British Air- Seattle to London

Apr 13th, 2007, 04:47 AM
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British Air- Seattle to London

Would like to hear from anyone who has been on the non-stop from SEA to LHR. We live in Portland. Trying to decide if it's better to drive 3 hours to SeaTac, leave car, and fly from there vs taking United or American from Portland with a change in Chicago. Another option is Lufthansa to Frankfurt and then London, bit it's quite a bit more expensive with more ticket restrictions.
Barbara5353 is offline  
Apr 13th, 2007, 04:54 AM
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Hi B,

How long is the transit time in Chicago?

ira is offline  
Apr 13th, 2007, 05:15 AM
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To me it would depend on several factors -

How long a connection?

What time of year? (I try to avoid midwest and airports in the winter to avoid weather problems)

Do I have enough miles on one or the other for an upgrade?

I am about 2 hours from SFO so have the same sort of decisions - fly w/ connections from home or non-stop from SFO. The total travel duration ends up about the same - you either have time traveling to the remote airport or on the ground in the connecting city.

I end up flying from SFO about 1/2 the time -
janisj is offline  
Apr 13th, 2007, 05:22 AM
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I flew this route last summer but continued on to Zürich from Heathrow.

The flight was great and on-time.
We had problems with receiving our luggage in Seattle (2 days later) and we had long security lines for transit passengers at Heathrow, which wouldn't be in your case.

I agree that it's a difficult decision. I know coming back, I would be glad to be as close to my hometown as possible and not have a 3+ hour drive to contend with.
kleeblatt is offline  
Apr 13th, 2007, 05:30 AM
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OH - also meant to add - I usually book a hotel/motel at SFO that offers park/fly packages. Most of the time, staying overnight either on the way over or the way back ends up cheaper than paying for parking at the airport.

If I have an early morning departure I stay the night before, and if I have an evening arrival, I stay that night.
janisj is offline  
Apr 13th, 2007, 05:40 AM
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My first choice would be to fly from SEA because I'd rather deal with the driving, which is more or less in my control (leave very early and arrive early at the airport) rather than add a connecting flight, which always adds the risk of missing the connection.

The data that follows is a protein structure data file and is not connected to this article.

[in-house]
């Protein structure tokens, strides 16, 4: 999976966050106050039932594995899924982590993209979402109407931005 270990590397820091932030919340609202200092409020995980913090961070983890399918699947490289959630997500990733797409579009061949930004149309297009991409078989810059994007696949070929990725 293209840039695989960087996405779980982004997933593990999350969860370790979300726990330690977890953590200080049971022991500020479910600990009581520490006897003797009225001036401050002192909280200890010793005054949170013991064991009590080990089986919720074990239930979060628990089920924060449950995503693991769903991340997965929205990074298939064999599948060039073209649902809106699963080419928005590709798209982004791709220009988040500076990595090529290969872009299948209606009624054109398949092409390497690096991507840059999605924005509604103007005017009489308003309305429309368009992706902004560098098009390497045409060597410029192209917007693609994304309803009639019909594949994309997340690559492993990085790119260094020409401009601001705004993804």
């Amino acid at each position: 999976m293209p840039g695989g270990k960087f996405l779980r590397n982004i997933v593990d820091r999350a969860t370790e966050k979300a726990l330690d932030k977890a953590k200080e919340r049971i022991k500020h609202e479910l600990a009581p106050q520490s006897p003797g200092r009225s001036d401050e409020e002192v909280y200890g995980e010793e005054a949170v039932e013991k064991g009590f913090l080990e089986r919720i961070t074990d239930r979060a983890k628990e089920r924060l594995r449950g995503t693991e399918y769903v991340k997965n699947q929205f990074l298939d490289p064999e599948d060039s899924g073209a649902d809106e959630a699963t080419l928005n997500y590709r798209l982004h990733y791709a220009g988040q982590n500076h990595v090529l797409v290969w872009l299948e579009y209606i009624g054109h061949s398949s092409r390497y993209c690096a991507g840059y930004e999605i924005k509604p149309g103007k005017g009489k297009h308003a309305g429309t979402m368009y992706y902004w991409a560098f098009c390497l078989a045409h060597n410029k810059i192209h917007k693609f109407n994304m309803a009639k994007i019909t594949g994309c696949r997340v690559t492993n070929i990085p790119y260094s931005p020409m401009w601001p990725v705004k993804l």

My second choice would be the Chicago connection, if there is enough layover time to cushion for problems with the first flight. As a general matter, on a transatlantic trip I'd rather connect in the US (assuming an overnight flight) than do the connection in a foreign airport when I'm jetlagged.
noe847 is offline  
Apr 13th, 2007, 06:03 AM
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I have taken that flight 4 times over the past 10 years. I like it very much. Leaves evening, arrives Heathrow in the morning (I usually continue on another 2-hr flight so this works great).

The BA flight has those seatback screens & play movies, shows, etc. Free headphones, travel kit, free drinks, decent snacks and one hot meal. They try to make it as pleasant as possible. Flight attendents are nice. Always been on time, never lost my luggage. That said, the seats in coach are incredibly small and close together. Just packed.

Since I live in Seattle it's an easy choice. I'm not sure once you add coming from Portland into the mix, that I'd recommend it.
suze is offline  
Apr 13th, 2007, 10:47 AM
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I have flown on BA's SEA to LHR flight twice. I really like the flight & BA service. I convinced my husband that it was worth the extra $$ to fly non-stop in about 9 hrs.

When you get back you might want to stay the night in a hotel rather than trying to drive back to Portland while jet lagged.
halfapair is offline  
Apr 13th, 2007, 10:56 AM
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I've done several flights to Europe with Continental that involve going to Seattle the night before, then a very early start and switching in Newark, and then arriving early in the morning in Europe. This is much harder on me than taking a flight late in the evening (as would likely be the case for you with BA) from my home airport of YVR and arriving in the afternoon in London. On the other hand, with Continental, I have been able to rack up frequent flyer miles quickly and it was *much* cheaper. And I only really suffer the first day - on the second day, it doesn't make much difference which method I used.